FOR IMMEDIATE RELEASE
March 08, 2013
Twenty years after Gutenberg invented movable type, Catholic nuns were setting type in Florence—pioneers in the history of women and publishing. They were followed by the inspiring stories of Charlotte Guillard, Anne Franklin, and Virginia Woolf, as well as the dispiriting story of U.S. women barred from working in union print shops in the 1970s.
At 6 pm on Friday, March 22, Kathleen Walkup discusses the history of women printers in a free lecture, “Your Hands Will Always Be Covered with Ink: Nuns, Widows, Mavericks and Other Passionate Printers.” Sponsored by the Press at the Palace of the Governors and the Santa Fe Book Arts Group, the lecture is free in the History Museum Auditorium.
Walkup is a professor of book art and director of the Book Art Program at Mills College in Oakland, Calif., where she teaches typography and letterpress printing, artists’ bookmaking and seminar/studio courses that combine print culture and book history with studio projects. She is also book art director for the MFA in book art and creative writing, the first such program in the country. Her interests include the history of women in print culture and conceptual practice in artists’ books. Her most recent curatorial project is Hand, Voice & Vision: Artists’ Books from Women’s Studio Workshop (Grolier Club, New York, 2010, plus several other venues). She edited the catalogue for the exhibition and contributed two essays. Walkup served as a consultant to the PBS series Craft in America.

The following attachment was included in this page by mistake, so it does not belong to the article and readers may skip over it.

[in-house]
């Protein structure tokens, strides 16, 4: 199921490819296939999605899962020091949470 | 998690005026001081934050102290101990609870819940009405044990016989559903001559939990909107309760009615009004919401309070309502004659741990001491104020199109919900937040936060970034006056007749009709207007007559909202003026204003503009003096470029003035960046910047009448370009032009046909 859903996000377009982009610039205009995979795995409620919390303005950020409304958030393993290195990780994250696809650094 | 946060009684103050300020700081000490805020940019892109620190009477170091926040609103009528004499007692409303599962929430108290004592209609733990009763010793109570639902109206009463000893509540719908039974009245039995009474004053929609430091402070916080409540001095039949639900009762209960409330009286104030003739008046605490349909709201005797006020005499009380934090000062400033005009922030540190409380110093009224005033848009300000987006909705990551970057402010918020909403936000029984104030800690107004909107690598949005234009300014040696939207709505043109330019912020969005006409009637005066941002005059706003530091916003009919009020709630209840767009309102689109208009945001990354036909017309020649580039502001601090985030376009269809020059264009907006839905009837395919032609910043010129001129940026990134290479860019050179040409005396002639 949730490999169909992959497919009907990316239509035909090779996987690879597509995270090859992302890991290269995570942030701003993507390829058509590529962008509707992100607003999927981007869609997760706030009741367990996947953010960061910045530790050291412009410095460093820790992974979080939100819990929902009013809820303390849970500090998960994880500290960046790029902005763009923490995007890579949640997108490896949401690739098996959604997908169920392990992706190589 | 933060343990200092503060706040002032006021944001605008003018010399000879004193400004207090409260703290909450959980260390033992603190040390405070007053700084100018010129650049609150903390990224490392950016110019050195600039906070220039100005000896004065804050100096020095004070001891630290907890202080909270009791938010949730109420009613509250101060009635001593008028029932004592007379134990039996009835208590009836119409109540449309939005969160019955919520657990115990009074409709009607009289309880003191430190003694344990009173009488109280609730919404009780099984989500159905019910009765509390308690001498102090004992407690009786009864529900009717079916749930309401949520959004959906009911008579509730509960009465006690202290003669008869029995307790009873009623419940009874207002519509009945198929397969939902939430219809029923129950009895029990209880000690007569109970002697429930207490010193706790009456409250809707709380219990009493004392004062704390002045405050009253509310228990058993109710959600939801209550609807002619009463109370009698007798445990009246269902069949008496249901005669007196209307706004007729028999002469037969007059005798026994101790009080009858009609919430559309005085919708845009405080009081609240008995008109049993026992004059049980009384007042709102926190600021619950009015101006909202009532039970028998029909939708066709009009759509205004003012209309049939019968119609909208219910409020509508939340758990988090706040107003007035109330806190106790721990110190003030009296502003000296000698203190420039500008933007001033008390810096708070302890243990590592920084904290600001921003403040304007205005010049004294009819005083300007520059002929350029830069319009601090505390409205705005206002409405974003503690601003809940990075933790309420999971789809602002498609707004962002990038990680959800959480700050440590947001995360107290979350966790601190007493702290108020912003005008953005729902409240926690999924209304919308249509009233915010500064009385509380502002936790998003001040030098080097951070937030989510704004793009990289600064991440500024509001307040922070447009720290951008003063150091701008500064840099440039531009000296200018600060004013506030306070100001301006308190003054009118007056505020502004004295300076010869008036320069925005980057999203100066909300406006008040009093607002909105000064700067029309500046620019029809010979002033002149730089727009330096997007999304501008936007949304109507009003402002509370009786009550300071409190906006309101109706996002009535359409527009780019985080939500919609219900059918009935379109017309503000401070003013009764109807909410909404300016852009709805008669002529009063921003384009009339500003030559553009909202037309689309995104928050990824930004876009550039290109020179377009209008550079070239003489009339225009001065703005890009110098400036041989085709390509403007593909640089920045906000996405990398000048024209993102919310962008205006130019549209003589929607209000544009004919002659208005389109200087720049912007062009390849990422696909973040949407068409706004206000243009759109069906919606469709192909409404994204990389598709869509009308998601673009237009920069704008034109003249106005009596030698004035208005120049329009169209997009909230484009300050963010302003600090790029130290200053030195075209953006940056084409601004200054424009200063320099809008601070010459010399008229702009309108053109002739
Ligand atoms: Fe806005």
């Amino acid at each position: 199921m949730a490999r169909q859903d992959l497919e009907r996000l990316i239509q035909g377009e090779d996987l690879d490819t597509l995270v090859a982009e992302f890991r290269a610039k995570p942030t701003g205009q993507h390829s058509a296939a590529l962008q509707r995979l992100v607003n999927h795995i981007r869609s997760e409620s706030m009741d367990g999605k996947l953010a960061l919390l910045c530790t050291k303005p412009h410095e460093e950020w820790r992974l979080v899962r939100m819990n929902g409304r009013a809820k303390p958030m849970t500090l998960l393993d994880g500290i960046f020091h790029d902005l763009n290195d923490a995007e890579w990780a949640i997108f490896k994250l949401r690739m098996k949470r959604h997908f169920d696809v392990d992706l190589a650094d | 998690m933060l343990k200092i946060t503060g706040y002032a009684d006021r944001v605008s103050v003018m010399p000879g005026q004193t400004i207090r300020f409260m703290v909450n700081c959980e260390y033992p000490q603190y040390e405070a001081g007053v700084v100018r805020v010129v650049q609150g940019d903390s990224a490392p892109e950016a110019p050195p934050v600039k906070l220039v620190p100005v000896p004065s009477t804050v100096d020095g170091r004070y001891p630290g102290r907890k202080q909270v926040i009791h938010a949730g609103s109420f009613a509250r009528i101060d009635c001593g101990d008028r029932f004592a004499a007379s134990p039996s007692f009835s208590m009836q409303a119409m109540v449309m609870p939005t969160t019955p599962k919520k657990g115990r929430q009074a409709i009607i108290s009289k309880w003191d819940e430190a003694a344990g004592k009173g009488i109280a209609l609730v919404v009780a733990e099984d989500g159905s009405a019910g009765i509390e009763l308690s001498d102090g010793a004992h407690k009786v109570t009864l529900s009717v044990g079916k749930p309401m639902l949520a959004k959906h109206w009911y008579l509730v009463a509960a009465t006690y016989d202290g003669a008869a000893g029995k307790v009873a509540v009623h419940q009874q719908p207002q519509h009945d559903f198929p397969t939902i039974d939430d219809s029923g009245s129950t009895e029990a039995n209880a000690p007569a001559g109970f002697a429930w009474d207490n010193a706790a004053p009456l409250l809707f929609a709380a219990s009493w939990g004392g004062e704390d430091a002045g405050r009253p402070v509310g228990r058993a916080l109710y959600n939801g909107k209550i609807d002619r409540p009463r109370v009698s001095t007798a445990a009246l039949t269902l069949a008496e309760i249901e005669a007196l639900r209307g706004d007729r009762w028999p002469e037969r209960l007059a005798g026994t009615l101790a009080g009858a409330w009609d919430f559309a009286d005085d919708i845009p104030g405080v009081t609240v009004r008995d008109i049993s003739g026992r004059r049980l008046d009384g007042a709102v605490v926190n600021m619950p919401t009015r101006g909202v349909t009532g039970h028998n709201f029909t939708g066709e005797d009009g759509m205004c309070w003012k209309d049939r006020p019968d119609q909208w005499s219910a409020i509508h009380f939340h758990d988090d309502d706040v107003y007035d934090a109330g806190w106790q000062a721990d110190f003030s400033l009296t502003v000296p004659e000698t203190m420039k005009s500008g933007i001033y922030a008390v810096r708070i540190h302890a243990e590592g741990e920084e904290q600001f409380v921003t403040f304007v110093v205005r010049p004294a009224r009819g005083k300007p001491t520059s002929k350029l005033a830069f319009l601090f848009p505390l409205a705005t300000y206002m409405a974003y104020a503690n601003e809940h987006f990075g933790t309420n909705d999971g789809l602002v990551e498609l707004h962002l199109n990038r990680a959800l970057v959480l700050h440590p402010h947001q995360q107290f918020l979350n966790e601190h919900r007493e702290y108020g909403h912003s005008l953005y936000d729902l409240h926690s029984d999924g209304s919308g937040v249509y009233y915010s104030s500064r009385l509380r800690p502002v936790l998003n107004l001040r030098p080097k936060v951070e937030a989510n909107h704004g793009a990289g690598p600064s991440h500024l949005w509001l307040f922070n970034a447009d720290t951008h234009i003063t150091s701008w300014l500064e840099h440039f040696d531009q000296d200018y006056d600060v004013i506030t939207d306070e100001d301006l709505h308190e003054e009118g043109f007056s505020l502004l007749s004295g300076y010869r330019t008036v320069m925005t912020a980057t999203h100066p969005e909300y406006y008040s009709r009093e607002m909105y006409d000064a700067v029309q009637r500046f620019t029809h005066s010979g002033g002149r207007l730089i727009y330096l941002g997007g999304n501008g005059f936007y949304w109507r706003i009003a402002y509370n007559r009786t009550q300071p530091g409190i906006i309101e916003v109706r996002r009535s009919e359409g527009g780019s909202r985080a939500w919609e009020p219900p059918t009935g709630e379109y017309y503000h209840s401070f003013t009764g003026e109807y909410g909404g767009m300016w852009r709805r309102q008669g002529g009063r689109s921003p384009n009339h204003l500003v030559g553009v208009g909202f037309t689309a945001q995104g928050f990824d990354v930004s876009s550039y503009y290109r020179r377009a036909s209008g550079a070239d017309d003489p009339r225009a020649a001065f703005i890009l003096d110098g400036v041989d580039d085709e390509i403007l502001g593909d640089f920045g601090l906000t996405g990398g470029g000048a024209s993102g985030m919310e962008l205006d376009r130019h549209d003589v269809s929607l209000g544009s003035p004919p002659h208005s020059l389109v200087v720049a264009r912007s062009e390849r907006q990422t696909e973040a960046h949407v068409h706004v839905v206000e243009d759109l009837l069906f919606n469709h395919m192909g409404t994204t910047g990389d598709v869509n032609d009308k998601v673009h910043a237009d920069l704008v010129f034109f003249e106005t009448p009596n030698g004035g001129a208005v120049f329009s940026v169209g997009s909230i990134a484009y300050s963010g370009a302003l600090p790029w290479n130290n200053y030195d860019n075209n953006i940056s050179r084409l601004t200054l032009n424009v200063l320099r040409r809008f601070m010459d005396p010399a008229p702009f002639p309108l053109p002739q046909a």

The Palace Press is a working exhibit within the New Mexico History Museum. Besides displaying presses from the early days of New Mexico printing, along with a recreation of artist Gustave Baumann’s print studio, it produces award-winning books and poetry broadsides in celebration of the written word. Through its support of book arts-related events and exhibits, the Palace Press underscores the History Museum’s commitment to the written word and the legacy of our shared stories.
Also this month: Joy Sperling, an art history professor at Denison University in Granville, Ohio, speaks on “Women’s Visual Narratives of New Mexico between the World Wars,” at noon on Wednesday, March 13, part of the ongoing Brainpower & Brownbags Lecture Series in the museum’s Meem Community Room. Sperling had a 2012 writer’s residency at the Mabel Dodge Luhan House in Taos. Attendees are welcome to bring their lunch to the lecture.
Download a high-resolution image of women working in a Victorian-era print shop in England, from Illustrated London News, ca. 1860, by clicking here (or go to http://media.museumofnewmexico.org/mediabank.php?mode=events&action=files&instID=19&eventID=1729).